distant glimmer of democracy. "God saith, ‘Touch not mine anointed’ ",
wrote a Cavalier knight as he reluctantly girded on his sword for the
battle". 1640-1660 English Civil War. Sir Winston Churchill.
Our objective is to ensure that the question or questions about religion in the 2011 Census give an accurate picture of religious affiliation in the UK.
At least 15.5% of the population is non-religious according to the 2001 Census, making this the second largest ‘belief’ group in the UK, being two-and-a-half times as numerous as all the non-Christian religions put together. This figure, however, is by any sensible reckoning far too low. Firstly, the Office of National Statistics itself admits that the leading nature of the ‘religion’ question meant that many people, especially those with a loose (for example, merely cultural) affiliation to a religion, would have identified themselves as religious when they are not [Office of National Statistics (ONS) (2004) ‘Focus on Religion’, 11th October 2004.http://tinyurl.com/2dpnqw ] This is particularly true of those who identified themselves as ‘Christian’. Secondly, a large proportion of those people who identified themselves as affiliated in some sense to a religion in fact have no active involvement.
Apart from the inaccuracy of the data collected on religious affiliation, there are real, practical problems with the use of this data. The Census data on religion says nothing about the actual religious practice, involvement, belief or belonging of the population. However, both central and local government use this data in resource allocation and for targeting equality initiatives. And the figure stating that 72% of the population are ‘Christian’ has been used in a variety of ways, such as to justify the continuing presence of Bishops in the House of Lords, to justify the state-funding of faith schools (and their expansion), to justify and increase religious broadcasting and to exclude the voices of humanists in Parliament and elsewhere.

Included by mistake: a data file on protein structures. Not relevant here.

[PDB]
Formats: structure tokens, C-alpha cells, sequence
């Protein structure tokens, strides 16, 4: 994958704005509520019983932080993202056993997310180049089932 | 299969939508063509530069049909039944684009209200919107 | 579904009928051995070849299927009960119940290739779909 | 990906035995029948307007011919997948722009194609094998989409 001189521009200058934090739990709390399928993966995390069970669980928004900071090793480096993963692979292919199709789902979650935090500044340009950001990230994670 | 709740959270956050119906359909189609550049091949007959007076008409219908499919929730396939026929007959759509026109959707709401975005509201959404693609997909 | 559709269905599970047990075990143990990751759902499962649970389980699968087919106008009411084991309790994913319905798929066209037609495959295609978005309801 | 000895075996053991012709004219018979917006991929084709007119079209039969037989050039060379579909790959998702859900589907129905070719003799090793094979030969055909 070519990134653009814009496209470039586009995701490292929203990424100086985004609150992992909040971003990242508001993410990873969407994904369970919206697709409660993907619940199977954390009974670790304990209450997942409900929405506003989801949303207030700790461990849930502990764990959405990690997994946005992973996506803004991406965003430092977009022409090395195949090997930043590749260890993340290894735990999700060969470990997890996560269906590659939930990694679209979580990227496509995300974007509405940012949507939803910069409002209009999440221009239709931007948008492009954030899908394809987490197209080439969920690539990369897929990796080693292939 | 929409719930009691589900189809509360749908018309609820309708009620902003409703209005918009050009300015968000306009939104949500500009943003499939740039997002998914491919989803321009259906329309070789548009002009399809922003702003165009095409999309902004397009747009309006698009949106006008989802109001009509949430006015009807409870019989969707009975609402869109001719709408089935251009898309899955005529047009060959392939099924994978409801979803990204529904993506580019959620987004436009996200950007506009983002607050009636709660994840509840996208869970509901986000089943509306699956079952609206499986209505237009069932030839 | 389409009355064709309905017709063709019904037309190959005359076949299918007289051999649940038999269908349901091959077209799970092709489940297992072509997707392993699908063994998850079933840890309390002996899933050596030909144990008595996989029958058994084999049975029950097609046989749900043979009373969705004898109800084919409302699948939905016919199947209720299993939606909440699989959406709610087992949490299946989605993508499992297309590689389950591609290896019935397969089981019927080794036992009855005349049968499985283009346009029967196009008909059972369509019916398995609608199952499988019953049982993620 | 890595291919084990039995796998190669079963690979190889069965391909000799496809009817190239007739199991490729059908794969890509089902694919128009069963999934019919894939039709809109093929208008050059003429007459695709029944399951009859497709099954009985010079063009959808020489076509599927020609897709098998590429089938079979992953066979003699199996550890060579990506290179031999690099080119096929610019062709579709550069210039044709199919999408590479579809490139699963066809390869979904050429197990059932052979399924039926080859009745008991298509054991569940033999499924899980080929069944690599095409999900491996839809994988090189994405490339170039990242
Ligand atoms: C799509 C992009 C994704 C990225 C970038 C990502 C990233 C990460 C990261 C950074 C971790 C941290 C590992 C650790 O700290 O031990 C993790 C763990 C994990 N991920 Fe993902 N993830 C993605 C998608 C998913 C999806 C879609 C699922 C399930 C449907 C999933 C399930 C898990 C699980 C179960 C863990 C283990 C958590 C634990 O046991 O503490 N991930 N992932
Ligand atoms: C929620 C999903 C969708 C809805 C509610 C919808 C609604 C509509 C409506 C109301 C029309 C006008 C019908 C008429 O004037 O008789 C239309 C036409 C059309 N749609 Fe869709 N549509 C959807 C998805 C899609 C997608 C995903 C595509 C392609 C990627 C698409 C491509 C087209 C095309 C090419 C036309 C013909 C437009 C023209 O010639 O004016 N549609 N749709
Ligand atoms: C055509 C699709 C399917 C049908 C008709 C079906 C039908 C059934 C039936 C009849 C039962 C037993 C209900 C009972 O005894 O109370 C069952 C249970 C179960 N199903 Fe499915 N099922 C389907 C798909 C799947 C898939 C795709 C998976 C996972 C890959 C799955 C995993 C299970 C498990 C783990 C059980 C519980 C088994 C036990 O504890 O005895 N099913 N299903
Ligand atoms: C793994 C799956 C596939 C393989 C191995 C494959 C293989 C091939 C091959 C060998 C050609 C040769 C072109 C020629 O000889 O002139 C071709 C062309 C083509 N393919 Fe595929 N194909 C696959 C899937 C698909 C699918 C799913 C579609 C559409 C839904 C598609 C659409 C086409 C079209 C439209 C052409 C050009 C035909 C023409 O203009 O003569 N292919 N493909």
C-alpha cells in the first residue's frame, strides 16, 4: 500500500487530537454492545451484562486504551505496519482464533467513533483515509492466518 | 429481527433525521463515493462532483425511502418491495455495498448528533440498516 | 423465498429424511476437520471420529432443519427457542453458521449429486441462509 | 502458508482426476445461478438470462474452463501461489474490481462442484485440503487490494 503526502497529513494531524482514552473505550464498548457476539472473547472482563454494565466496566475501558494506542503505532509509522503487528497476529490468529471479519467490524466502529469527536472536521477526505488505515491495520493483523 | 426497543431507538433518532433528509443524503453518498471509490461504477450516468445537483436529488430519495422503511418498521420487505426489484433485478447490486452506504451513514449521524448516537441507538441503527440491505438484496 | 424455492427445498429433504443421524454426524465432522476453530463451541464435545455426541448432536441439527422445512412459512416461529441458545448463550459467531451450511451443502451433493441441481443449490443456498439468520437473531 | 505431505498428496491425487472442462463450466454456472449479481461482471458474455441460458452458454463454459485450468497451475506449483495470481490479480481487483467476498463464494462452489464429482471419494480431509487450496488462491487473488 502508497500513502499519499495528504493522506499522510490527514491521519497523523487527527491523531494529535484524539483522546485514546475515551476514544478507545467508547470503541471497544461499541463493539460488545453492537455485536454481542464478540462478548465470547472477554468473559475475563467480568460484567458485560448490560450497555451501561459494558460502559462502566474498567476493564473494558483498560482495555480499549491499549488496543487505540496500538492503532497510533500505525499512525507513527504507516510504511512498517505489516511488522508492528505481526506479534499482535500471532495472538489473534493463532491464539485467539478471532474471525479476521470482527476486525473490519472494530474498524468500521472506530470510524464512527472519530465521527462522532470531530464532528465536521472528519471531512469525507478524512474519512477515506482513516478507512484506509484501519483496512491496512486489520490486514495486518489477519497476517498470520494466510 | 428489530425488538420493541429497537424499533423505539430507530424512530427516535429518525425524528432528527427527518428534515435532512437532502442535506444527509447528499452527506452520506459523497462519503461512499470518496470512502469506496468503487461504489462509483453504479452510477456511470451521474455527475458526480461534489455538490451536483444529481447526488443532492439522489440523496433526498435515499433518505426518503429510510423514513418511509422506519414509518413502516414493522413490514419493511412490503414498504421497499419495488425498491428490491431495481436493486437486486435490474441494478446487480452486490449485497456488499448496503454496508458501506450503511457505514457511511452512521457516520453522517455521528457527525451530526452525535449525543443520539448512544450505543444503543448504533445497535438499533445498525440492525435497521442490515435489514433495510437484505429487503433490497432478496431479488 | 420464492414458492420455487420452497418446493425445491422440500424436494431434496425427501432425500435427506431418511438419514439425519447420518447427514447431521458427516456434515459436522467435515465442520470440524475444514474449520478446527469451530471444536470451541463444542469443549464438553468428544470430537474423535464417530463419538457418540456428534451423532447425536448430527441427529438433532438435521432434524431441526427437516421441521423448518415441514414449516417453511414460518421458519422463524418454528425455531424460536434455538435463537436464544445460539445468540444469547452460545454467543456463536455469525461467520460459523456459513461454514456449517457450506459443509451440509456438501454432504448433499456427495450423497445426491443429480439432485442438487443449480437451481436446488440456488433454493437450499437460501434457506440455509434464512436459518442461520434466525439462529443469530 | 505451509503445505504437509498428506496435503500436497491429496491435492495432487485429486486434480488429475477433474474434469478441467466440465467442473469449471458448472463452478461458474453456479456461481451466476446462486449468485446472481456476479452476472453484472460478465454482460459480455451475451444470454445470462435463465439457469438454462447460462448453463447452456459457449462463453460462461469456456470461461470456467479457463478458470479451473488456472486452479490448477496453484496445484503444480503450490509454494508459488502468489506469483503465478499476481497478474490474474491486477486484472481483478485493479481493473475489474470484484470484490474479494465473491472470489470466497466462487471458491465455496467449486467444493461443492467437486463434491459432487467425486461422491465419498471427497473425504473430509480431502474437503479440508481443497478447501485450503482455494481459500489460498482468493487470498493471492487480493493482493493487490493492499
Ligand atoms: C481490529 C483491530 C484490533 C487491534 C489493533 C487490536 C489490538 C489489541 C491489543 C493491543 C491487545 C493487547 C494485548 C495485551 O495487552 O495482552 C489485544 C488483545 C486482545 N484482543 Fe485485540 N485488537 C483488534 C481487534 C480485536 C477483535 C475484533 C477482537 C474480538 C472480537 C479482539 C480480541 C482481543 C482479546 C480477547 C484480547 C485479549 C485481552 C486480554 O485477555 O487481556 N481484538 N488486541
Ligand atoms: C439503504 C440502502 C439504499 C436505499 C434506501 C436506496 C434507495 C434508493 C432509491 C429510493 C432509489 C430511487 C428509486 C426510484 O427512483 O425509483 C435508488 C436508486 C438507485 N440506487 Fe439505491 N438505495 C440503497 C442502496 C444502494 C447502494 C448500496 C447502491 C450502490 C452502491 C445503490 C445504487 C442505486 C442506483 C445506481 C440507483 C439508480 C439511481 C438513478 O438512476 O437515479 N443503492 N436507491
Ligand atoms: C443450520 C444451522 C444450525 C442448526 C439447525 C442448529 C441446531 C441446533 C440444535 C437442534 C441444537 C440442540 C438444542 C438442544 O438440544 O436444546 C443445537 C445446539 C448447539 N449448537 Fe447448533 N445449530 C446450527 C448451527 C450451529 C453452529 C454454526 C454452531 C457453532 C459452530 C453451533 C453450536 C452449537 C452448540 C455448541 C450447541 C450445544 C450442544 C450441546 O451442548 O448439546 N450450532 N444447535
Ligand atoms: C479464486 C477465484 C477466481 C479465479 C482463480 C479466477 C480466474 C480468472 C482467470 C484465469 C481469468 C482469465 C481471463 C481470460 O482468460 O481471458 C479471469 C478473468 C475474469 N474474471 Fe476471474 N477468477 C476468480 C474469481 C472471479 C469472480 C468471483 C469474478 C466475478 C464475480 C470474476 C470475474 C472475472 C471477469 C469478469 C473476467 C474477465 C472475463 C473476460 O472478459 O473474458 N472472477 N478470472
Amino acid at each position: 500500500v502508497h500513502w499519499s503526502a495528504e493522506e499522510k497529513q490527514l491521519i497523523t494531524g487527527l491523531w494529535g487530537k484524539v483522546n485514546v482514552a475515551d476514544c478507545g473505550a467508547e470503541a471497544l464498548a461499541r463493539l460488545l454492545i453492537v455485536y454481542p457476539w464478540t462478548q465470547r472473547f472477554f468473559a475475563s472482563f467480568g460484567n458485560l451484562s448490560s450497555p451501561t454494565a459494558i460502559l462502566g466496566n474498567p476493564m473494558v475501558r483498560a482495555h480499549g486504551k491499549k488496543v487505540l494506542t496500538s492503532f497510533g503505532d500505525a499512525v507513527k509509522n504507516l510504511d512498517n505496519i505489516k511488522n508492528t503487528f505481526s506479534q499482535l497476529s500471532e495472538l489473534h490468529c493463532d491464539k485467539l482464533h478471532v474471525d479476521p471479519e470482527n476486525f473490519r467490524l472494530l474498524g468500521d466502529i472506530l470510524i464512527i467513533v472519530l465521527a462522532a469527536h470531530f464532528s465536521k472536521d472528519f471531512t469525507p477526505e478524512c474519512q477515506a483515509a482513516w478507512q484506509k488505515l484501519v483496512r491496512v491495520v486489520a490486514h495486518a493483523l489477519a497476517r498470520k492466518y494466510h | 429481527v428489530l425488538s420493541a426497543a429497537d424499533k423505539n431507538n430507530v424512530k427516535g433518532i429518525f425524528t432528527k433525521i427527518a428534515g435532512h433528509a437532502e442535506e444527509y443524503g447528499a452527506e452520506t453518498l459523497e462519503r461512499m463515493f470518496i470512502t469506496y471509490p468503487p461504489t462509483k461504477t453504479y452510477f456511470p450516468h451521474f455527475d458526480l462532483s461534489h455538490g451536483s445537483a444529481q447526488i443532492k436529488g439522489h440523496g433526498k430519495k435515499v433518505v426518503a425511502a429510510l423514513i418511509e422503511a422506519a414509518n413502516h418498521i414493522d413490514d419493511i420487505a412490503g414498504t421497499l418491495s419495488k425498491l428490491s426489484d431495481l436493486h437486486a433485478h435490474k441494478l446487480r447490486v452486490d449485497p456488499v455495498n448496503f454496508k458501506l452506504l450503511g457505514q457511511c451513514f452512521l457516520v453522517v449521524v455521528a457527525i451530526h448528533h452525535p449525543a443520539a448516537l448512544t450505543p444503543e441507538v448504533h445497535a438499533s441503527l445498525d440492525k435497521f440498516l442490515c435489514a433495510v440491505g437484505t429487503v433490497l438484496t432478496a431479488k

The Office of National Statistics has written to the BHA telling us that they have done some testing of the question and that their results show that the 2001 Census question on religion should be used again. In light of how the data has been misused, we believe that this is a highly irresponsible decision. In order to strengthen our case, we need evidence that demonstrates the difficulties created by the 2001 Census question.
Therefore, we would be very grateful if you could look out for information in your locality which justifies ‘faith-based’ practices by public bodies based on Census results. Examples of this may include making funding decisions using this data or changes in service delivery or justifying the allocation of resources on the basis of Census data on religion.
If you have any pertinent examples, please let us know so that we can build up evidence showing the misuse of the questionable 2001 data. All information should be sent to Naomi Phillips, BHA Public Affairs Officer,firstname.lastname@example.org by email.
Thank you for your help.